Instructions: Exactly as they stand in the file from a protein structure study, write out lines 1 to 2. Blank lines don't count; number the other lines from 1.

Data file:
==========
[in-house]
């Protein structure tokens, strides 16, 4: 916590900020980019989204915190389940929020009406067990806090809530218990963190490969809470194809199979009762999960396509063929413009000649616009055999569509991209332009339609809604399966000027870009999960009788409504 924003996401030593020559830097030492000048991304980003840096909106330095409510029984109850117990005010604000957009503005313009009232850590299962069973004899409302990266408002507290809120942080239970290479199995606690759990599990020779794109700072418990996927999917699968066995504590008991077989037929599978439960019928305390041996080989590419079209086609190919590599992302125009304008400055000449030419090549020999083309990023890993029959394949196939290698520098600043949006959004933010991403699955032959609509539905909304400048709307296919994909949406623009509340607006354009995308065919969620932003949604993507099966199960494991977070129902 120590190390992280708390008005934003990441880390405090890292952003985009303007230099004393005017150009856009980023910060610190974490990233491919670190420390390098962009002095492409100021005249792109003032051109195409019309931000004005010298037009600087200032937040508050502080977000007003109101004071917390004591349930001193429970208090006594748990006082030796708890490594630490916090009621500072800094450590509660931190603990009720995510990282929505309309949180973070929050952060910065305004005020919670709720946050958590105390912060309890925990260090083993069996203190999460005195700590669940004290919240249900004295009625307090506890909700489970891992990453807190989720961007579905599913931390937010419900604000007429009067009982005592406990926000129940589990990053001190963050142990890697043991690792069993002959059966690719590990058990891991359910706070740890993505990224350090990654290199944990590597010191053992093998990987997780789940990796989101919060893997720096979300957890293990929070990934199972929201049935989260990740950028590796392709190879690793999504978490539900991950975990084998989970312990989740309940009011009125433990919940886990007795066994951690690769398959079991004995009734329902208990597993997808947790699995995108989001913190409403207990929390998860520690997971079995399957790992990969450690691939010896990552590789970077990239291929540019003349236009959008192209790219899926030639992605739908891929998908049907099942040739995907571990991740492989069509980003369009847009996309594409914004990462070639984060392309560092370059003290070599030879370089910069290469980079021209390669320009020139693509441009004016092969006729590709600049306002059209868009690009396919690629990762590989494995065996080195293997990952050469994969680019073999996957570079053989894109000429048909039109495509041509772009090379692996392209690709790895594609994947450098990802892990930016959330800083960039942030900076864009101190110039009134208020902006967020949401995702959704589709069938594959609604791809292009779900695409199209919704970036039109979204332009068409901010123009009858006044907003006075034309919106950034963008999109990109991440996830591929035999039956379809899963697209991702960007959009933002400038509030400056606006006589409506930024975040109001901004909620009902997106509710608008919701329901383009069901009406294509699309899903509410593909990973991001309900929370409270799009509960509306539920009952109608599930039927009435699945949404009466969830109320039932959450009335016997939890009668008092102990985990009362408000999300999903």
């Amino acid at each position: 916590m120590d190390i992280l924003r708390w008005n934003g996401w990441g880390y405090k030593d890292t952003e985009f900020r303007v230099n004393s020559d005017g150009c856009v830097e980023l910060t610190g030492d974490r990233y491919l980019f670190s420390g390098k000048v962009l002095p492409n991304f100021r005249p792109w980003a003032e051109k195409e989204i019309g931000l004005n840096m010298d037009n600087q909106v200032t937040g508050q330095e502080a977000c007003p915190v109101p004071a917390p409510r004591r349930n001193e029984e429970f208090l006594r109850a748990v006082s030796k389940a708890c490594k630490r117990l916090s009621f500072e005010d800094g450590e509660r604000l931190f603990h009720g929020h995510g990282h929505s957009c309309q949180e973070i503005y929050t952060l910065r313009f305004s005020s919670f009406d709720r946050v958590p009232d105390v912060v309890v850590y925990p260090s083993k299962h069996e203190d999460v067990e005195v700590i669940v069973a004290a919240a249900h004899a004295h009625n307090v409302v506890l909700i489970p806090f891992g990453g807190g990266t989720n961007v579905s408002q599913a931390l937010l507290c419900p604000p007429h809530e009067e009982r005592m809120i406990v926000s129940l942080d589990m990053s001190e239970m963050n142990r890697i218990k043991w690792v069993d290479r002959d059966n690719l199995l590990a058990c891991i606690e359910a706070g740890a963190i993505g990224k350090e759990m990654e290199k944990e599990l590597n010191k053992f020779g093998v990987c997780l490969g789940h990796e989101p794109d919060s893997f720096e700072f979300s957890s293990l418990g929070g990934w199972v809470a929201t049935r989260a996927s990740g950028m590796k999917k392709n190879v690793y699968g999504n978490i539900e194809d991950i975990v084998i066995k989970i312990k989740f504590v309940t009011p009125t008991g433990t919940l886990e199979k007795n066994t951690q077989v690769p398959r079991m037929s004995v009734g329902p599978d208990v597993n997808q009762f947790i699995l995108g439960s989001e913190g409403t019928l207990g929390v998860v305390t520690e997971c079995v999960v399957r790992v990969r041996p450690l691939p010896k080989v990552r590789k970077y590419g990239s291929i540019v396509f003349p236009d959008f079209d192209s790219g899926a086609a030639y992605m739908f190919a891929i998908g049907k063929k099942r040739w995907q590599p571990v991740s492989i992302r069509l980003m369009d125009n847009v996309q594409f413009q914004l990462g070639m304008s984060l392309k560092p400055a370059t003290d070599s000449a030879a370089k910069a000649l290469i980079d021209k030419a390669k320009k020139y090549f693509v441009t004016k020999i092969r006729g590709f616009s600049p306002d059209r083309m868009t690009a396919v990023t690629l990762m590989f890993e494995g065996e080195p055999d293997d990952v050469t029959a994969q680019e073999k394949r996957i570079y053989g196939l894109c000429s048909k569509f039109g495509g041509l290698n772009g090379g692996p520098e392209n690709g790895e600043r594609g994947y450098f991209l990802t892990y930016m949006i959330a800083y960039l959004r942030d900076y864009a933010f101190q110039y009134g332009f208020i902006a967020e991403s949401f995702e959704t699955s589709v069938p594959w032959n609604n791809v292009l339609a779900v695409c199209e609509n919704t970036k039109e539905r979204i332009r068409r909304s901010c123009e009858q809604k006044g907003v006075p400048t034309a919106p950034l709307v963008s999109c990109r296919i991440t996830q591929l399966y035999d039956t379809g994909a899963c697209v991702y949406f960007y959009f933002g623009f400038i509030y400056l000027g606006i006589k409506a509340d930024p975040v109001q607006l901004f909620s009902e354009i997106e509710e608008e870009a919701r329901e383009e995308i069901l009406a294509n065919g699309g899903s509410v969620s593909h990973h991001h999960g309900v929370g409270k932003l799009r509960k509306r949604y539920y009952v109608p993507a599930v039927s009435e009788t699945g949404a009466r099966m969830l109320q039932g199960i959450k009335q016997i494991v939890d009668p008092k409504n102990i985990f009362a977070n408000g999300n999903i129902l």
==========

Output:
[in-house]
């Protein structure tokens, strides 16, 4: 916590900020980019989204915190389940929020009406067990806090809530218990963190490969809470194809199979009762999960396509063929413009000649616009055999569509991209332009339609809604399966000027870009999960009788409504 924003996401030593020559830097030492000048991304980003840096909106330095409510029984109850117990005010604000957009503005313009009232850590299962069973004899409302990266408002507290809120942080239970290479199995606690759990599990020779794109700072418990996927999917699968066995504590008991077989037929599978439960019928305390041996080989590419079209086609190919590599992302125009304008400055000449030419090549020999083309990023890993029959394949196939290698520098600043949006959004933010991403699955032959609509539905909304400048709307296919994909949406623009509340607006354009995308065919969620932003949604993507099966199960494991977070129902 120590190390992280708390008005934003990441880390405090890292952003985009303007230099004393005017150009856009980023910060610190974490990233491919670190420390390098962009002095492409100021005249792109003032051109195409019309931000004005010298037009600087200032937040508050502080977000007003109101004071917390004591349930001193429970208090006594748990006082030796708890490594630490916090009621500072800094450590509660931190603990009720995510990282929505309309949180973070929050952060910065305004005020919670709720946050958590105390912060309890925990260090083993069996203190999460005195700590669940004290919240249900004295009625307090506890909700489970891992990453807190989720961007579905599913931390937010419900604000007429009067009982005592406990926000129940589990990053001190963050142990890697043991690792069993002959059966690719590990058990891991359910706070740890993505990224350090990654290199944990590597010191053992093998990987997780789940990796989101919060893997720096979300957890293990929070990934199972929201049935989260990740950028590796392709190879690793999504978490539900991950975990084998989970312990989740309940009011009125433990919940886990007795066994951690690769398959079991004995009734329902208990597993997808947790699995995108989001913190409403207990929390998860520690997971079995399957790992990969450690691939010896990552590789970077990239291929540019003349236009959008192209790219899926030639992605739908891929998908049907099942040739995907571990991740492989069509980003369009847009996309594409914004990462070639984060392309560092370059003290070599030879370089910069290469980079021209390669320009020139693509441009004016092969006729590709600049306002059209868009690009396919690629990762590989494995065996080195293997990952050469994969680019073999996957570079053989894109000429048909039109495509041509772009090379692996392209690709790895594609994947450098990802892990930016959330800083960039942030900076864009101190110039009134208020902006967020949401995702959704589709069938594959609604791809292009779900695409199209919704970036039109979204332009068409901010123009009858006044907003006075034309919106950034963008999109990109991440996830591929035999039956379809899963697209991702960007959009933002400038509030400056606006006589409506930024975040109001901004909620009902997106509710608008919701329901383009069901009406294509699309899903509410593909990973991001309900929370409270799009509960509306539920009952109608599930039927009435699945949404009466969830109320039932959450009335016997939890009668008092102990985990009362408000999300999903």